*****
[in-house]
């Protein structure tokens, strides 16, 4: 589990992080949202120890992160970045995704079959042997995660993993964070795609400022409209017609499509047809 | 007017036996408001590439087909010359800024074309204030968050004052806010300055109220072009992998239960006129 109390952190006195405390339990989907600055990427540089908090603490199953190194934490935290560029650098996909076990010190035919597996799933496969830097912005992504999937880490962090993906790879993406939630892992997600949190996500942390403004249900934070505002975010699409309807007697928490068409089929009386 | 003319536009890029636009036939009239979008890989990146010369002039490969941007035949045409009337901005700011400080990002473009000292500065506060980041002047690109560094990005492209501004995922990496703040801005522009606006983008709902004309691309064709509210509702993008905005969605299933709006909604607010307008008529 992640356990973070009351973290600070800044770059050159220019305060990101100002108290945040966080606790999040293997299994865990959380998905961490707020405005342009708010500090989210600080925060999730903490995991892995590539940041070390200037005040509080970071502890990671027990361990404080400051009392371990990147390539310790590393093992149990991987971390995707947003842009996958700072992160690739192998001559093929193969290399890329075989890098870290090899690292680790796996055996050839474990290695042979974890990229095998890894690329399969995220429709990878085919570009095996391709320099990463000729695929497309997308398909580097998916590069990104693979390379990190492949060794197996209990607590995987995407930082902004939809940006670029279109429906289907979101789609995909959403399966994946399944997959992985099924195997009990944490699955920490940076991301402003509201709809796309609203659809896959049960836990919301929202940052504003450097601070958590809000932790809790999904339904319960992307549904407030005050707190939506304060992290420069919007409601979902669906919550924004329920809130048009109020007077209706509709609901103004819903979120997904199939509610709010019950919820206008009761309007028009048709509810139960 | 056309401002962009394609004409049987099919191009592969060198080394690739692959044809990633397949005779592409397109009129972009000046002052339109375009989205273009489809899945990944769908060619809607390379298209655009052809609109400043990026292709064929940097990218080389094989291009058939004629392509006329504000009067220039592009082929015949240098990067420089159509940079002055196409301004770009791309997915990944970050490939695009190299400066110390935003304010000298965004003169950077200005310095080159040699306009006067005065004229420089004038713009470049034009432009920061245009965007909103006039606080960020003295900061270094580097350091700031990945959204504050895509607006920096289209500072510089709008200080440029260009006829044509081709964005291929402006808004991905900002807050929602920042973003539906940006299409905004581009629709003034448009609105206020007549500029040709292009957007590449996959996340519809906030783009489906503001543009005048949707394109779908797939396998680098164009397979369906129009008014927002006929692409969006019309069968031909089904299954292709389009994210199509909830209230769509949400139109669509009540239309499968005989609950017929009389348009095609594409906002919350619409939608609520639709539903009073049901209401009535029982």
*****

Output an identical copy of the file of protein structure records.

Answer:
[in-house]
């Protein structure tokens, strides 16, 4: 589990992080949202120890992160970045995704079959042997995660993993964070795609400022409209017609499509047809 | 007017036996408001590439087909010359800024074309204030968050004052806010300055109220072009992998239960006129 109390952190006195405390339990989907600055990427540089908090603490199953190194934490935290560029650098996909076990010190035919597996799933496969830097912005992504999937880490962090993906790879993406939630892992997600949190996500942390403004249900934070505002975010699409309807007697928490068409089929009386 | 003319536009890029636009036939009239979008890989990146010369002039490969941007035949045409009337901005700011400080990002473009000292500065506060980041002047690109560094990005492209501004995922990496703040801005522009606006983008709902004309691309064709509210509702993008905005969605299933709006909604607010307008008529 992640356990973070009351973290600070800044770059050159220019305060990101100002108290945040966080606790999040293997299994865990959380998905961490707020405005342009708010500090989210600080925060999730903490995991892995590539940041070390200037005040509080970071502890990671027990361990404080400051009392371990990147390539310790590393093992149990991987971390995707947003842009996958700072992160690739192998001559093929193969290399890329075989890098870290090899690292680790796996055996050839474990290695042979974890990229095998890894690329399969995220429709990878085919570009095996391709320099990463000729695929497309997308398909580097998916590069990104693979390379990190492949060794197996209990607590995987995407930082902004939809940006670029279109429906289907979101789609995909959403399966994946399944997959992985099924195997009990944490699955920490940076991301402003509201709809796309609203659809896959049960836990919301929202940052504003450097601070958590809000932790809790999904339904319960992307549904407030005050707190939506304060992290420069919007409601979902669906919550924004329920809130048009109020007077209706509709609901103004819903979120997904199939509610709010019950919820206008009761309007028009048709509810139960 | 056309401002962009394609004409049987099919191009592969060198080394690739692959044809990633397949005779592409397109009129972009000046002052339109375009989205273009489809899945990944769908060619809607390379298209655009052809609109400043990026292709064929940097990218080389094989291009058939004629392509006329504000009067220039592009082929015949240098990067420089159509940079002055196409301004770009791309997915990944970050490939695009190299400066110390935003304010000298965004003169950077200005310095080159040699306009006067005065004229420089004038713009470049034009432009920061245009965007909103006039606080960020003295900061270094580097350091700031990945959204504050895509607006920096289209500072510089709008200080440029260009006829044509081709964005291929402006808004991905900002807050929602920042973003539906940006299409905004581009629709003034448009609105206020007549500029040709292009957007590449996959996340519809906030783009489906503001543009005048949707394109779908797939396998680098164009397979369906129009008014927002006929692409969006019309069968031909089904299954292709389009994210199509909830209230769509949400139109669509009540239309499968005989609950017929009389348009095609594409906002919350619409939608609520639709539903009073049901209401009535029982």